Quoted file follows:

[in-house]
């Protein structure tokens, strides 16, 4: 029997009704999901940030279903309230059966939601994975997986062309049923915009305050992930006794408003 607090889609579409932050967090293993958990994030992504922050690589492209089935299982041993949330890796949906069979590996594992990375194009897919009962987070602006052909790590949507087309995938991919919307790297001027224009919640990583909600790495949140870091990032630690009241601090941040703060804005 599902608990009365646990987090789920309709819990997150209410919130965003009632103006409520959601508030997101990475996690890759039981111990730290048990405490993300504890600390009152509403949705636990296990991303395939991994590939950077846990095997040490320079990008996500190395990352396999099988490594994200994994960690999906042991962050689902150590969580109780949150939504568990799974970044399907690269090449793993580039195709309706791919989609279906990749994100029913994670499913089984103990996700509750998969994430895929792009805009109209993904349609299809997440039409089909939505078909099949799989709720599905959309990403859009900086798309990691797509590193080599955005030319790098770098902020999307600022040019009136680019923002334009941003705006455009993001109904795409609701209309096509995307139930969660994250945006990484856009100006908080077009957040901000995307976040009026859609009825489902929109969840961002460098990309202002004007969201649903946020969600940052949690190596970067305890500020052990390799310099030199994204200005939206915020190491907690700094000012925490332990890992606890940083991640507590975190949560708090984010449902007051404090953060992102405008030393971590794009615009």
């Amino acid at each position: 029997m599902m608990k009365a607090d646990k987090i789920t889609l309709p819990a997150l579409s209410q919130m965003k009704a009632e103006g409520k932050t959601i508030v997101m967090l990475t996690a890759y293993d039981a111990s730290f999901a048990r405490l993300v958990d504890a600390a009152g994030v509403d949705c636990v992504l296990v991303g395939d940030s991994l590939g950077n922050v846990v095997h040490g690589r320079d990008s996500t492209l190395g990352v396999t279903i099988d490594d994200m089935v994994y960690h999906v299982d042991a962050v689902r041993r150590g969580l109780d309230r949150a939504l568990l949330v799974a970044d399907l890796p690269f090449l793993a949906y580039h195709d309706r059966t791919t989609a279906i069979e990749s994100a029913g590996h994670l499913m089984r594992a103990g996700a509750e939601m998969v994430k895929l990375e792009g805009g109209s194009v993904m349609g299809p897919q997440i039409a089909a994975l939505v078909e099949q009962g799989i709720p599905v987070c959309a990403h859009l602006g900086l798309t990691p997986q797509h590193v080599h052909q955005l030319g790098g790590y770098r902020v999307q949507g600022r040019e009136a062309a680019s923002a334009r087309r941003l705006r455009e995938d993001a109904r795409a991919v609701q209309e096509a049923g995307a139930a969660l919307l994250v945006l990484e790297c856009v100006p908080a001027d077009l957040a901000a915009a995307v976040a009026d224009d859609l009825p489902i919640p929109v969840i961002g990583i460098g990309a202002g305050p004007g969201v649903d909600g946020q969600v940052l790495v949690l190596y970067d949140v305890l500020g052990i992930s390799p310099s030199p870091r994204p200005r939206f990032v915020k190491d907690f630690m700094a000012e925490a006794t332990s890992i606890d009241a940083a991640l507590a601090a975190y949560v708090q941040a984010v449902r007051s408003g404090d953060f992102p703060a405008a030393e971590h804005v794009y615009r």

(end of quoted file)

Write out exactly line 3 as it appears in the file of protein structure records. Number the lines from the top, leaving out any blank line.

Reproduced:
């Amino acid at each position: 029997m599902m608990k009365a607090d646990k987090i789920t889609l309709p819990a997150l579409s209410q919130m965003k009704a009632e103006g409520k932050t959601i508030v997101m967090l990475t996690a890759y293993d039981a111990s730290f999901a048990r405490l993300v958990d504890a600390a009152g994030v509403d949705c636990v992504l296990v991303g395939d940030s991994l590939g950077n922050v846990v095997h040490g690589r320079d990008s996500t492209l190395g990352v396999t279903i099988d490594d994200m089935v994994y960690h999906v299982d042991a962050v689902r041993r150590g969580l109780d309230r949150a939504l568990l949330v799974a970044d399907l890796p690269f090449l793993a949906y580039h195709d309706r059966t791919t989609a279906i069979e990749s994100a029913g590996h994670l499913m089984r594992a103990g996700a509750e939601m998969v994430k895929l990375e792009g805009g109209s194009v993904m349609g299809p897919q997440i039409a089909a994975l939505v078909e099949q009962g799989i709720p599905v987070c959309a990403h859009l602006g900086l798309t990691p997986q797509h590193v080599h052909q955005l030319g790098g790590y770098r902020v999307q949507g600022r040019e009136a062309a680019s923002a334009r087309r941003l705006r455009e995938d993001a109904r795409a991919v609701q209309e096509a049923g995307a139930a969660l919307l994250v945006l990484e790297c856009v100006p908080a001027d077009l957040a901000a915009a995307v976040a009026d224009d859609l009825p489902i919640p929109v969840i961002g990583i460098g990309a202002g305050p004007g969201v649903d909600g946020q969600v940052l790495v949690l190596y970067d949140v305890l500020g052990i992930s390799p310099s030199p870091r994204p200005r939206f990032v915020k190491d907690f630690m700094a000012e925490a006794t332990s890992i606890d009241a940083a991640l507590a601090a975190y949560v708090q941040a984010v449902r007051s408003g404090d953060f992102p703060a405008a030393e971590h804005v794009y615009r």